We’re Negative by Design… So How Can We Rewire Our Brains for Happiness?
In an unguarded moment, a good friend of mine recently revealed a carefully concealed secret – “I’m a pessimist”. It seems that ‘being negative’ has become something to hide from others. Whenever negativity pops up (as it invariably does) at work or at home, with our kids or our partners… shame, guilt and judgement never seem too far behind.
But “being negative” is something we all share…. In fact we’re negative by design.
The lives of our great, great… great grandparents’ literally depended on “being negative”. Back when our ancestors roamed the Saharan desert, it was more important for them to focus on what was wrong (a preditor in the bushes), than what was right (watching the sunset). Those who paid more attention to threats and danger survived, and passed this ‘negativity bias’ on to us... In other words, it’s hardwired into our DNA to notice, think about and remember the bad stuff.
This ‘negativity bias’ would be useful if we were still living in dangerous times, like our caveman ancestors. But most of us live pretty safe, comfortable lives. In any one day you probably have many more good or neutral experiences than bad ones. For every 20 mildly pleasant emails we receieve… we probably get one snarly email from the resident office troll. And YET what swirls around your head when you close your eyes and get in to bed at night?
Unless you are some kind of yogi – your answer is probably the snarly office so-and-so. And it’s not your fault. Our brains are engineered to hold on to the bad... and let the good stuff slide right out. Neuropsychologists have found that bad experiences grab our attention and are registered into our long-term memory much more quickly than positive experiences. Unfortunately, the more we focus on worries and problems, the more likely we are to feel stressed, agitated or down in the dumps.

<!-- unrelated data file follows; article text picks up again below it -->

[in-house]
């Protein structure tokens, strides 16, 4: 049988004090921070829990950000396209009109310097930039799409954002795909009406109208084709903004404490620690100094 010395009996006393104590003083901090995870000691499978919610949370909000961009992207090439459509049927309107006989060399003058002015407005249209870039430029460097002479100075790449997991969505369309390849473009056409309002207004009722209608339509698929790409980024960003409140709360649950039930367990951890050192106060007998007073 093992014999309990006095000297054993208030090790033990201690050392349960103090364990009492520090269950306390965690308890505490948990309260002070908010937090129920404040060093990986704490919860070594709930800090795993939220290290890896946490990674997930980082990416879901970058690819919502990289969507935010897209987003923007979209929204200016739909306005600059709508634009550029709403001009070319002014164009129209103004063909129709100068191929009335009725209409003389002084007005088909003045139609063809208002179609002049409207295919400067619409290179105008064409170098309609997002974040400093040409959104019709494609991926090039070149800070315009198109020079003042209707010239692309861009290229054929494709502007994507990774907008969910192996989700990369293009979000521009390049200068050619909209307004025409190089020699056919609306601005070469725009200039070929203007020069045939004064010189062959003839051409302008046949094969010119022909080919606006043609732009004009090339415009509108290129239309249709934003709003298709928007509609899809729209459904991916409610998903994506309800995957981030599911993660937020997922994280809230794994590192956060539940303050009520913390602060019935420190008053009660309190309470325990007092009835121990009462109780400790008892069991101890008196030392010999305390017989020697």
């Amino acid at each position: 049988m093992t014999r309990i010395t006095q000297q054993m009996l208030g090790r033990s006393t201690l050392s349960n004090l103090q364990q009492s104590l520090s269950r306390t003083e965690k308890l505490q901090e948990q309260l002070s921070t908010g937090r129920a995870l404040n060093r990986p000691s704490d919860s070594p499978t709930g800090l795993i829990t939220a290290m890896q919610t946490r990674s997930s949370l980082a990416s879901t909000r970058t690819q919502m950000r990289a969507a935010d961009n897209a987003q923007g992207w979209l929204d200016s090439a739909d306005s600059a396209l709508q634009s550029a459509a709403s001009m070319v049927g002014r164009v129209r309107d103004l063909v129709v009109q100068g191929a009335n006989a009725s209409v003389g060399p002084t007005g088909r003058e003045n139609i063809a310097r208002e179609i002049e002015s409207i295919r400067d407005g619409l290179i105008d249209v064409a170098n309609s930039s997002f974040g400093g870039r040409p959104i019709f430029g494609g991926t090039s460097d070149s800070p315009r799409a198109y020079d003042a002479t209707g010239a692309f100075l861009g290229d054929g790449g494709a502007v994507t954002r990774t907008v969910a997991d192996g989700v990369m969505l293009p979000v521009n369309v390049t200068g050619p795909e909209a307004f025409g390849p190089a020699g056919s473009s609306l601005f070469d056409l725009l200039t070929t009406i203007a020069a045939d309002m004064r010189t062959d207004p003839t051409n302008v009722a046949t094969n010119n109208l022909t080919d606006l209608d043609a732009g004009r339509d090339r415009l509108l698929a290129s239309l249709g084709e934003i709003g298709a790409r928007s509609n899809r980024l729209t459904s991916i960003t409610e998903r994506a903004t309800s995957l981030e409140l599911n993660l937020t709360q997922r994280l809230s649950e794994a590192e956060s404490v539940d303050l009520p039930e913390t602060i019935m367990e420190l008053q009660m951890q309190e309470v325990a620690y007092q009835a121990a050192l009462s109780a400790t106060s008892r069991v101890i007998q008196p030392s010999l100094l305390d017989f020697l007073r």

Luckily we can intentionally undo this ‘negativity bias’. We are in the driver’s seat and can choose which experiences we pay attention to and absorb along the way. Brain scientists have shown that with regular practice we can quite literally rewire our brains and cultivate our own bias towards happiness.
But How? Here is one simple ways to get started:
Each day there are many small, enjoyable experiences that we overlook whilst running from A to B or ruminating on something we wish we hadn’t said or done. When we stew on the bad things, they grow bigger in our minds and ultimately we feel a general sense of doom and gloom. If we learn to ‘stew’ on the good things in the same way – they too will grow and quite literally build a stockpile of positive experiences that support our wellbeing. Dr Rick Hanson (one of the greatneuropsychologists of our time) outlines 4 steps for ‘taking in the good’:
1. Stop to notice one thing of beauty in your world each day (it can be simple likethe dew on a strand of grass, or the warmth of the sun on your face, or a cuddle with your child on the couch).
2. Once you have noticed it – stay with it. Focus all of your attention on this experience for 20 seconds (enough time for your mind to absorb it into memory). Let the experience fill your body, heart and mind with feelings of contentment, warmth or gratitude.
3. Let this experience sink in to your body and mind. Intentionally registering it deeply in your emotional memory. It can help to let your body relax and imagine a warm light or golden balm sinking in to your core.
4. Sense that this light or balm is flowing down into old wounds and filling them up. Soothing and replacing old feelings of hurt, rejection or weakness.
We so often stop to capture happy moments with our phones for instagram, facebook or pintrest. But how often do we stop to capture these moments of beauty in our hearts and minds – for oursevles?
We may all have a negativity bias – But that doesn’t have to be the end of the story. We can start the process of rewiring our minds for happiness by..
STOPPING to notice the little moments of beauty or joy…
STAYING with these experiences
…long enough to let them SINK IN….
And using these experiences to SOOTHE the secret little pockets of pain or hurt that we all carry around.
If you’d like to learn more about this practice – take a look at Rick Hanson’s TED talk on Taking in the Good.
With Warmth, K & A xx